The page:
Donald Trump, whose word no one can believe and actions no one can anticipate, looks to blame anyone but himself for the chaos of his administration. The result is an inability to attract staff and a deep paranoia among those already in White House trying to work under him. But how to withdraw from serving such a man without recriminations?
Seneca, the philosopher and adviser to Nero, took the view that entering politics was honourable as long as there was no good reason not to, and suggested that no state could be so bad that a man could not serve it at some level or other. But when the Trump in Nero emerged, no one had the remotest idea what he would do next or whether what he said was true or false. All the emperor seemed to know was that people were stopping him doing what he wanted to do, and a bloodbath of decent men ensued.
Seneca now pondered retirement. But how to do it? In letters to his friend Lucilius, he advised a gradual retreat, step by step. Do not boast about it by saying that you were retiring to do something better, but find a reasonable excuse — ‘poor health, body not up to it, simple laziness’. This would prevent people from talking about you (the last thing a retired person wanted) let alone reproaching you. Further, keep your head down, and do not offend those in power, especially by suggesting things had become so bad that you had no other option: emperors were vengeful beings.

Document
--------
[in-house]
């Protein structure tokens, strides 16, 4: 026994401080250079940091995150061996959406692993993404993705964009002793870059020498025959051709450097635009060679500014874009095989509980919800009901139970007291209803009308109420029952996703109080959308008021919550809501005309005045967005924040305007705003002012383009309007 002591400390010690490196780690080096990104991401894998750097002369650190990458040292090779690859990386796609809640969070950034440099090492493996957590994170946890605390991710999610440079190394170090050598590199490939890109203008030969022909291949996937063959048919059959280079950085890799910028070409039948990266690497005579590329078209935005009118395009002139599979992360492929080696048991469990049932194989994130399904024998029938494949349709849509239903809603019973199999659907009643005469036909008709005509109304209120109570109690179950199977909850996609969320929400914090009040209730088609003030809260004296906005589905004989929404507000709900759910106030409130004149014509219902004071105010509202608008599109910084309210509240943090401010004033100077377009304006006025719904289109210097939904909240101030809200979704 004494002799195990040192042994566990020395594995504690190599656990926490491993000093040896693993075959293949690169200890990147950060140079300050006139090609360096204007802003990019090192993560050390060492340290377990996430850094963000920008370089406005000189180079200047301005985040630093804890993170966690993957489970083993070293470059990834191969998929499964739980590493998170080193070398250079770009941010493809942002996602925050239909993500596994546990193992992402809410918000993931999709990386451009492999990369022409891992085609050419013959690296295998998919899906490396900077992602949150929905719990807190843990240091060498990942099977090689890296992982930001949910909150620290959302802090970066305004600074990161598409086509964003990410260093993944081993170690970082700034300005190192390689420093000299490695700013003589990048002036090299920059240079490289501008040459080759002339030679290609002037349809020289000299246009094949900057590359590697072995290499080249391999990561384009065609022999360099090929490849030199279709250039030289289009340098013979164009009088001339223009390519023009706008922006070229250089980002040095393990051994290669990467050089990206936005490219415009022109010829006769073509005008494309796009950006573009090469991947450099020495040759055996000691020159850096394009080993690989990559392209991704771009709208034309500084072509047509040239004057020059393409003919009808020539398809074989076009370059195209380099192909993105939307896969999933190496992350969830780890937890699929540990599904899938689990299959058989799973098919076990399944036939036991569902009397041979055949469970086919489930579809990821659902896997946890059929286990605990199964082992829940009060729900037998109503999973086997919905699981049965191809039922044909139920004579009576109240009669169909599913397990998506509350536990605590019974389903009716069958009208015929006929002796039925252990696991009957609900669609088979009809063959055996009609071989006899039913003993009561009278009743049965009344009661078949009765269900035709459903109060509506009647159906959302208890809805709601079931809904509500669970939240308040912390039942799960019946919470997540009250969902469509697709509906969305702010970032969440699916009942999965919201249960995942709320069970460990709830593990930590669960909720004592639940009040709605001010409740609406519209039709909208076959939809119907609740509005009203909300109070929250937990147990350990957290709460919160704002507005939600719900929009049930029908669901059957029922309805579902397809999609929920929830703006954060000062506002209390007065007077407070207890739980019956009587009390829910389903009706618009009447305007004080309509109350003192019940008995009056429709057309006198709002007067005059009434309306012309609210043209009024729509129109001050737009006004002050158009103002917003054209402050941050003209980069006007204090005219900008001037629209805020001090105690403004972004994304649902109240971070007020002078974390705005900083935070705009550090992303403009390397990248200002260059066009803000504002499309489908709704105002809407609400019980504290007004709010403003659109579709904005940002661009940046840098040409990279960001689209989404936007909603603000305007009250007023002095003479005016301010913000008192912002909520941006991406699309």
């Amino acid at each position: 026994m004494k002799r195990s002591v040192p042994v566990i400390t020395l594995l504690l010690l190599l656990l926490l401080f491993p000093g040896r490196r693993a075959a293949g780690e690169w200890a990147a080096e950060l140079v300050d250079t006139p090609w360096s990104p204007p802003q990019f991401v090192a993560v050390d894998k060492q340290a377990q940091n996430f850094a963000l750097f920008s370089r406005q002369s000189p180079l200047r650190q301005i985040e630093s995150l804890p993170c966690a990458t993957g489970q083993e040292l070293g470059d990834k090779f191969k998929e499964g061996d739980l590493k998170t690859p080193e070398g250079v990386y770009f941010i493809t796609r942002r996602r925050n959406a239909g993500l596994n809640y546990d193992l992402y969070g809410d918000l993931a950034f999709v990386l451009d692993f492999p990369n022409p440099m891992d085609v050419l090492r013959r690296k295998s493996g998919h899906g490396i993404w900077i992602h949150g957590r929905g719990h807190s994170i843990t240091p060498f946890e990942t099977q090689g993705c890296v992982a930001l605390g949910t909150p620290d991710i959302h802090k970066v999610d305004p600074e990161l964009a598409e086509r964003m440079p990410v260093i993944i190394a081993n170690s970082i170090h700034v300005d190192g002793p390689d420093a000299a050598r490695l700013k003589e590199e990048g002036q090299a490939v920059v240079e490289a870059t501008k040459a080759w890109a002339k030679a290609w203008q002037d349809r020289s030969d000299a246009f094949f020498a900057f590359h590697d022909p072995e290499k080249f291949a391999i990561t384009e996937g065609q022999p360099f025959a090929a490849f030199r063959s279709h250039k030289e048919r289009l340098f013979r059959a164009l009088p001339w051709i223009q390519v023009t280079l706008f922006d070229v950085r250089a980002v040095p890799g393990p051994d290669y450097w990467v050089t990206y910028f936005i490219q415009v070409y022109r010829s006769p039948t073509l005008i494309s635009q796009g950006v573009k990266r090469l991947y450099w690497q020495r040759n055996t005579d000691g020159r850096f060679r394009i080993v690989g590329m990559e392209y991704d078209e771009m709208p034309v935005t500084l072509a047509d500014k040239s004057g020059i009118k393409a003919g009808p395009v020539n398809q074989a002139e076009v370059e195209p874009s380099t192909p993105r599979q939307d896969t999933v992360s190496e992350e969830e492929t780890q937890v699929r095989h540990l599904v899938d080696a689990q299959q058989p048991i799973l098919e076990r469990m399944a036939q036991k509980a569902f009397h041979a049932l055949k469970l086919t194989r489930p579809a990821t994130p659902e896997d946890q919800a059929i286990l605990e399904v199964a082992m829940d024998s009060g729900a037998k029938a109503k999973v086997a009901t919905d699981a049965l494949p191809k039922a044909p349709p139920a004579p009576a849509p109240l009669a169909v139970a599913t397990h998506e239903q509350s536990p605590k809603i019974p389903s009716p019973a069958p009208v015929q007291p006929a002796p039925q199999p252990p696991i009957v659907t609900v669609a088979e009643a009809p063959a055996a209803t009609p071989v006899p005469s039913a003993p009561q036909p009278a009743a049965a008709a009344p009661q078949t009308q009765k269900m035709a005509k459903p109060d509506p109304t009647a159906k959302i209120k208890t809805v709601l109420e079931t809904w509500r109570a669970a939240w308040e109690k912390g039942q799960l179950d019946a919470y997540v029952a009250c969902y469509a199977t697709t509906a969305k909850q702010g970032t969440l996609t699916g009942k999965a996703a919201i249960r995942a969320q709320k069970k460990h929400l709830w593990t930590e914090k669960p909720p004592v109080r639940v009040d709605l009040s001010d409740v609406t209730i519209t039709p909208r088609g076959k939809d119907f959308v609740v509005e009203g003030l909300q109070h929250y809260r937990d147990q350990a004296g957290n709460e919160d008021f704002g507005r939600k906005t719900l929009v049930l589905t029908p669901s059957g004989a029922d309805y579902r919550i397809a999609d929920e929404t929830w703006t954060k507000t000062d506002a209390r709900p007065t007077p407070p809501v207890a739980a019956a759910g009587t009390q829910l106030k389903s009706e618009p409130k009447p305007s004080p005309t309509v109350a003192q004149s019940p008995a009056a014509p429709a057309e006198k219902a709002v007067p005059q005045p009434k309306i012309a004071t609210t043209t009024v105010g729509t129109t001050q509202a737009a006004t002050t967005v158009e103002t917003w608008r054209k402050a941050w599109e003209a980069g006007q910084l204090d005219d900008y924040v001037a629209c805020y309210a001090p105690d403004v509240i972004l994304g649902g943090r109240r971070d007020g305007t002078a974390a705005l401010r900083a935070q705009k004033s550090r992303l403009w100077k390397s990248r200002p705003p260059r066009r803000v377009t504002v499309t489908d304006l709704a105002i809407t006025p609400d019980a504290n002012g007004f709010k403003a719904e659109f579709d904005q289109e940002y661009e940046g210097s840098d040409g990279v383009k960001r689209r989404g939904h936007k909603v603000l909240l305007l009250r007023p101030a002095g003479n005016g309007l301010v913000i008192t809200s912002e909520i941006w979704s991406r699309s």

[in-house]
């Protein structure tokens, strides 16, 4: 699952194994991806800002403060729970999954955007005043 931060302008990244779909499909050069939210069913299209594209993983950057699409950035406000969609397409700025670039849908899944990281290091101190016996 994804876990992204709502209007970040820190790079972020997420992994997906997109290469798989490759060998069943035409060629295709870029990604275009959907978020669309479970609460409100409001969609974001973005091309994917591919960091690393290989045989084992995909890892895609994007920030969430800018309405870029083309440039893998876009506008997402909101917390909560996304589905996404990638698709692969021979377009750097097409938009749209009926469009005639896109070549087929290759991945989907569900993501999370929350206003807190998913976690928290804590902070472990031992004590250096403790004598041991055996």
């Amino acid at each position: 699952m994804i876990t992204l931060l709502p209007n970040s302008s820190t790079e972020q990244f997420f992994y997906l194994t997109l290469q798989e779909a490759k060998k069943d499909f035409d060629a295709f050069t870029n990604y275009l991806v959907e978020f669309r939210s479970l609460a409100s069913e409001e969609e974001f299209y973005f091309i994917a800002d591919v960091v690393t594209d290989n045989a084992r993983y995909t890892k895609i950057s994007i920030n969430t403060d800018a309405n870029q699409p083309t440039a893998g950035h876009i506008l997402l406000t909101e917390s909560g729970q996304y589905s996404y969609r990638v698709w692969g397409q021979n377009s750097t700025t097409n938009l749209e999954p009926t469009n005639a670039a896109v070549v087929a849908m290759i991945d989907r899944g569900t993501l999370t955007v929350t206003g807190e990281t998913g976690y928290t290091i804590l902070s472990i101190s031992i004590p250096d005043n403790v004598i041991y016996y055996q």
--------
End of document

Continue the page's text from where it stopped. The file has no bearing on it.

So it turned out. When Seneca asked Nero for permission to retire and promised to return all his gifts, the emperor refused, saying that people would conclude Seneca had retired because the emperor had been mean and Seneca feared his cruelty. Seneca took the hint, but it did him no good. An order to commit suicide eventually followed.
Trump is a businessman who is used to getting his own way. He demands loyalty but does not reciprocate it. He remembers those who cross him. No wonder his staff are paranoid.